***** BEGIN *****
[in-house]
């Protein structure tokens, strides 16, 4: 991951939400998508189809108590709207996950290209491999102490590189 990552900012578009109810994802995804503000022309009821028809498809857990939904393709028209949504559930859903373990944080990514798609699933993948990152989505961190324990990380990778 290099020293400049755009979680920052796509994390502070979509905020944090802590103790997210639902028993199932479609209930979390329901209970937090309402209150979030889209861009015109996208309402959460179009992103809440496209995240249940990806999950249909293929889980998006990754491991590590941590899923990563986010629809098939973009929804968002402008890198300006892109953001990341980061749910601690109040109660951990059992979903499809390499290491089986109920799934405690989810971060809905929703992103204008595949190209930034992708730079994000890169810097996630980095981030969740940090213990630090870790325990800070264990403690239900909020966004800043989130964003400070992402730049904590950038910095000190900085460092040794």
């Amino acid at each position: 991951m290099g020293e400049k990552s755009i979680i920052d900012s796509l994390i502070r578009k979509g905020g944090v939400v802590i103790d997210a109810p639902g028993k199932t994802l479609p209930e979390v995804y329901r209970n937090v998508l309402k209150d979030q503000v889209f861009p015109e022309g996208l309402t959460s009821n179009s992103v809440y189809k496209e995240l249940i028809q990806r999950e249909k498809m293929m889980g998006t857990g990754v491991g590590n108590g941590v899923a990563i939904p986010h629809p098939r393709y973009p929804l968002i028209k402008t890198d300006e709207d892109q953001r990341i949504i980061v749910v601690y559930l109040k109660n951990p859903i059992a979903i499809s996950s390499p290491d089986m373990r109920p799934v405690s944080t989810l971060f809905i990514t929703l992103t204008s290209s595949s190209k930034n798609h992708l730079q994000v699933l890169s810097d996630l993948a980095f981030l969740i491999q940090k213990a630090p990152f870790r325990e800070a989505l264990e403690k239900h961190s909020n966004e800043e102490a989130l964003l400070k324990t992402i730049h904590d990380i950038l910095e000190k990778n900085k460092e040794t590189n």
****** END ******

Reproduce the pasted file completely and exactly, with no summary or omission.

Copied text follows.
[in-house]
């Protein structure tokens, strides 16, 4: 991951939400998508189809108590709207996950290209491999102490590189 990552900012578009109810994802995804503000022309009821028809498809857990939904393709028209949504559930859903373990944080990514798609699933993948990152989505961190324990990380990778 290099020293400049755009979680920052796509994390502070979509905020944090802590103790997210639902028993199932479609209930979390329901209970937090309402209150979030889209861009015109996208309402959460179009992103809440496209995240249940990806999950249909293929889980998006990754491991590590941590899923990563986010629809098939973009929804968002402008890198300006892109953001990341980061749910601690109040109660951990059992979903499809390499290491089986109920799934405690989810971060809905929703992103204008595949190209930034992708730079994000890169810097996630980095981030969740940090213990630090870790325990800070264990403690239900909020966004800043989130964003400070992402730049904590950038910095000190900085460092040794």
């Amino acid at each position: 991951m290099g020293e400049k990552s755009i979680i920052d900012s796509l994390i502070r578009k979509g905020g944090v939400v802590i103790d997210a109810p639902g028993k199932t994802l479609p209930e979390v995804y329901r209970n937090v998508l309402k209150d979030q503000v889209f861009p015109e022309g996208l309402t959460s009821n179009s992103v809440y189809k496209e995240l249940i028809q990806r999950e249909k498809m293929m889980g998006t857990g990754v491991g590590n108590g941590v899923a990563i939904p986010h629809p098939r393709y973009p929804l968002i028209k402008t890198d300006e709207d892109q953001r990341i949504i980061v749910v601690y559930l109040k109660n951990p859903i059992a979903i499809s996950s390499p290491d089986m373990r109920p799934v405690s944080t989810l971060f809905i990514t929703l992103t204008s290209s595949s190209k930034n798609h992708l730079q994000v699933l890169s810097d996630l993948a980095f981030l969740i491999q940090k213990a630090p990152f870790r325990e800070a989505l264990e403690k239900h961190s909020n966004e800043e102490a989130l964003l400070k324990t992402i730049h904590d990380i950038l910095e000190k990778n900085k460092e040794t590189n």